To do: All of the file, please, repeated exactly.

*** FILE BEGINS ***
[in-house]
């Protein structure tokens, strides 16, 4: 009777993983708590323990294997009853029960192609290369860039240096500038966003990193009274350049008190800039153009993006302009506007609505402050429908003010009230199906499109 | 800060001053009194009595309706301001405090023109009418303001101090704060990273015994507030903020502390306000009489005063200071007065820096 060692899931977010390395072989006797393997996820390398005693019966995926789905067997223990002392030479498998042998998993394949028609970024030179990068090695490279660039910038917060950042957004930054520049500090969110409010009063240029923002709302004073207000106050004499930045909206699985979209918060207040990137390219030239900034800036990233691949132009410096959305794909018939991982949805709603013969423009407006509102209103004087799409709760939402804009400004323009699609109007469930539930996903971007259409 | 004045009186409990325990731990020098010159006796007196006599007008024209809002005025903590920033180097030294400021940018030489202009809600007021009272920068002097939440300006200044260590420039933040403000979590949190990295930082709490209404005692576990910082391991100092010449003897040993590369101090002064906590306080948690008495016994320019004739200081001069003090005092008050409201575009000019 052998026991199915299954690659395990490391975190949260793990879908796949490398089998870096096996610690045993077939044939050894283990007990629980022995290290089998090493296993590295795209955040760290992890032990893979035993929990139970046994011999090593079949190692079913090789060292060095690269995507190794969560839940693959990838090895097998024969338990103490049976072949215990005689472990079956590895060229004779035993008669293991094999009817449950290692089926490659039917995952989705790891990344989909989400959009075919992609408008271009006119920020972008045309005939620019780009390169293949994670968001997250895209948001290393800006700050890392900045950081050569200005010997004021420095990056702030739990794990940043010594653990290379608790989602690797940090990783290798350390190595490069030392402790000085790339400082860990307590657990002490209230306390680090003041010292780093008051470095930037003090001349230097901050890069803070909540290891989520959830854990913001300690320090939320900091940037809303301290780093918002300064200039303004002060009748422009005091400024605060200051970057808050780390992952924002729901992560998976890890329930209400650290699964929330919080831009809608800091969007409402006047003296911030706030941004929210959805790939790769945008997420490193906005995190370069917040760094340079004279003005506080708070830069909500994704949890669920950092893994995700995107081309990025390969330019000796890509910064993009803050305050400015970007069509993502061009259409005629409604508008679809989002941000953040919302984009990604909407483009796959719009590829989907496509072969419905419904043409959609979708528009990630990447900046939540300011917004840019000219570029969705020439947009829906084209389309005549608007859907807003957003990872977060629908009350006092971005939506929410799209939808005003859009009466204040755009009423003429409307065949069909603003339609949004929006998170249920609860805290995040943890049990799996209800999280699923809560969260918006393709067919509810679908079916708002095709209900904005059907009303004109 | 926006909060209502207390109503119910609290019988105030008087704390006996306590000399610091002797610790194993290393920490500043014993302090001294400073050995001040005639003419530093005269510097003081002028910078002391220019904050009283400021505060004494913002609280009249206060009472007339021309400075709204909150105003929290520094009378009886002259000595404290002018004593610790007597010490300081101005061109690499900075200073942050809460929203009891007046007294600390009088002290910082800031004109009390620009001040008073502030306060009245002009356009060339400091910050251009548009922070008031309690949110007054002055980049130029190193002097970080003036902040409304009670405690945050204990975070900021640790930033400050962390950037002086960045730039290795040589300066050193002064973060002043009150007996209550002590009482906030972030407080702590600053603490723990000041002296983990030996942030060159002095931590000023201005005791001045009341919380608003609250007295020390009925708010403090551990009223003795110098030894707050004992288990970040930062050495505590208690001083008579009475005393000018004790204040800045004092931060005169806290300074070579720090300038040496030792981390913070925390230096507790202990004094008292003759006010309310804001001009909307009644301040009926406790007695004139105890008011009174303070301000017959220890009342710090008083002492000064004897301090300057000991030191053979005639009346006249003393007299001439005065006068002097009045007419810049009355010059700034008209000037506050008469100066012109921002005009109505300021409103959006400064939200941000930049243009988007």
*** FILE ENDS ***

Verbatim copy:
[in-house]
């Protein structure tokens, strides 16, 4: 009777993983708590323990294997009853029960192609290369860039240096500038966003990193009274350049008190800039153009993006302009506007609505402050429908003010009230199906499109 | 800060001053009194009595309706301001405090023109009418303001101090704060990273015994507030903020502390306000009489005063200071007065820096 060692899931977010390395072989006797393997996820390398005693019966995926789905067997223990002392030479498998042998998993394949028609970024030179990068090695490279660039910038917060950042957004930054520049500090969110409010009063240029923002709302004073207000106050004499930045909206699985979209918060207040990137390219030239900034800036990233691949132009410096959305794909018939991982949805709603013969423009407006509102209103004087799409709760939402804009400004323009699609109007469930539930996903971007259409 | 004045009186409990325990731990020098010159006796007196006599007008024209809002005025903590920033180097030294400021940018030489202009809600007021009272920068002097939440300006200044260590420039933040403000979590949190990295930082709490209404005692576990910082391991100092010449003897040993590369101090002064906590306080948690008495016994320019004739200081001069003090005092008050409201575009000019 052998026991199915299954690659395990490391975190949260793990879908796949490398089998870096096996610690045993077939044939050894283990007990629980022995290290089998090493296993590295795209955040760290992890032990893979035993929990139970046994011999090593079949190692079913090789060292060095690269995507190794969560839940693959990838090895097998024969338990103490049976072949215990005689472990079956590895060229004779035993008669293991094999009817449950290692089926490659039917995952989705790891990344989909989400959009075919992609408008271009006119920020972008045309005939620019780009390169293949994670968001997250895209948001290393800006700050890392900045950081050569200005010997004021420095990056702030739990794990940043010594653990290379608790989602690797940090990783290798350390190595490069030392402790000085790339400082860990307590657990002490209230306390680090003041010292780093008051470095930037003090001349230097901050890069803070909540290891989520959830854990913001300690320090939320900091940037809303301290780093918002300064200039303004002060009748422009005091400024605060200051970057808050780390992952924002729901992560998976890890329930209400650290699964929330919080831009809608800091969007409402006047003296911030706030941004929210959805790939790769945008997420490193906005995190370069917040760094340079004279003005506080708070830069909500994704949890669920950092893994995700995107081309990025390969330019000796890509910064993009803050305050400015970007069509993502061009259409005629409604508008679809989002941000953040919302984009990604909407483009796959719009590829989907496509072969419905419904043409959609979708528009990630990447900046939540300011917004840019000219570029969705020439947009829906084209389309005549608007859907807003957003990872977060629908009350006092971005939506929410799209939808005003859009009466204040755009009423003429409307065949069909603003339609949004929006998170249920609860805290995040943890049990799996209800999280699923809560969260918006393709067919509810679908079916708002095709209900904005059907009303004109 | 926006909060209502207390109503119910609290019988105030008087704390006996306590000399610091002797610790194993290393920490500043014993302090001294400073050995001040005639003419530093005269510097003081002028910078002391220019904050009283400021505060004494913002609280009249206060009472007339021309400075709204909150105003929290520094009378009886002259000595404290002018004593610790007597010490300081101005061109690499900075200073942050809460929203009891007046007294600390009088002290910082800031004109009390620009001040008073502030306060009245002009356009060339400091910050251009548009922070008031309690949110007054002055980049130029190193002097970080003036902040409304009670405690945050204990975070900021640790930033400050962390950037002086960045730039290795040589300066050193002064973060002043009150007996209550002590009482906030972030407080702590600053603490723990000041002296983990030996942030060159002095931590000023201005005791001045009341919380608003609250007295020390009925708010403090551990009223003795110098030894707050004992288990970040930062050495505590208690001083008579009475005393000018004790204040800045004092931060005169806290300074070579720090300038040496030792981390913070925390230096507790202990004094008292003759006010309310804001001009909307009644301040009926406790007695004139105890008011009174303070301000017959220890009342710090008083002492000064004897301090300057000991030191053979005639009346006249003393007299001439005065006068002097009045007419810049009355010059700034008209000037506050008469100066012109921002005009109505300021409103959006400064939200941000930049243009988007």